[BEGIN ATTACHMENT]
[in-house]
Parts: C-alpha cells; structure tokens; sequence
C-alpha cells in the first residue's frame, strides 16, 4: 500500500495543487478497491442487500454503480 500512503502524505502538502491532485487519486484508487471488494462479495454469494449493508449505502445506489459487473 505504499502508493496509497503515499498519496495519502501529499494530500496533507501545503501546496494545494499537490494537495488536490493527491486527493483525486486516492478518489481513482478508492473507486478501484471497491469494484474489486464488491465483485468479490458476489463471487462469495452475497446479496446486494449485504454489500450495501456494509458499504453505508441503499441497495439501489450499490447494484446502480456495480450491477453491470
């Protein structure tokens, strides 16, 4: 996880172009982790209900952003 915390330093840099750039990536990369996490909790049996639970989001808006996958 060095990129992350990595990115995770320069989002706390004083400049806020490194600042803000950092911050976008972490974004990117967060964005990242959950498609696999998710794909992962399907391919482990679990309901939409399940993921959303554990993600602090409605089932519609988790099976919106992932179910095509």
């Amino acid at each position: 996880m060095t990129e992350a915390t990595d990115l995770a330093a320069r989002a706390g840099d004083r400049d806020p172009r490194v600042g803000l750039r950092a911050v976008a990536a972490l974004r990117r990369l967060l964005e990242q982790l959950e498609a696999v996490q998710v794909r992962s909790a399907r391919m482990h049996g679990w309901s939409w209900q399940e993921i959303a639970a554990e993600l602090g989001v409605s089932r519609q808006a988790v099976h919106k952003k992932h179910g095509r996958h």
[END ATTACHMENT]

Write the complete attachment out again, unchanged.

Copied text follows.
[in-house]
Parts: C-alpha cells; structure tokens; sequence
C-alpha cells in the first residue's frame, strides 16, 4: 500500500495543487478497491442487500454503480 500512503502524505502538502491532485487519486484508487471488494462479495454469494449493508449505502445506489459487473 505504499502508493496509497503515499498519496495519502501529499494530500496533507501545503501546496494545494499537490494537495488536490493527491486527493483525486486516492478518489481513482478508492473507486478501484471497491469494484474489486464488491465483485468479490458476489463471487462469495452475497446479496446486494449485504454489500450495501456494509458499504453505508441503499441497495439501489450499490447494484446502480456495480450491477453491470
């Protein structure tokens, strides 16, 4: 996880172009982790209900952003 915390330093840099750039990536990369996490909790049996639970989001808006996958 060095990129992350990595990115995770320069989002706390004083400049806020490194600042803000950092911050976008972490974004990117967060964005990242959950498609696999998710794909992962399907391919482990679990309901939409399940993921959303554990993600602090409605089932519609988790099976919106992932179910095509």
């Amino acid at each position: 996880m060095t990129e992350a915390t990595d990115l995770a330093a320069r989002a706390g840099d004083r400049d806020p172009r490194v600042g803000l750039r950092a911050v976008a990536a972490l974004r990117r990369l967060l964005e990242q982790l959950e498609a696999v996490q998710v794909r992962s909790a399907r391919m482990h049996g679990w309901s939409w209900q399940e993921i959303a639970a554990e993600l602090g989001v409605s089932r519609q808006a988790v099976h919106k952003k992932h179910g095509r996958h």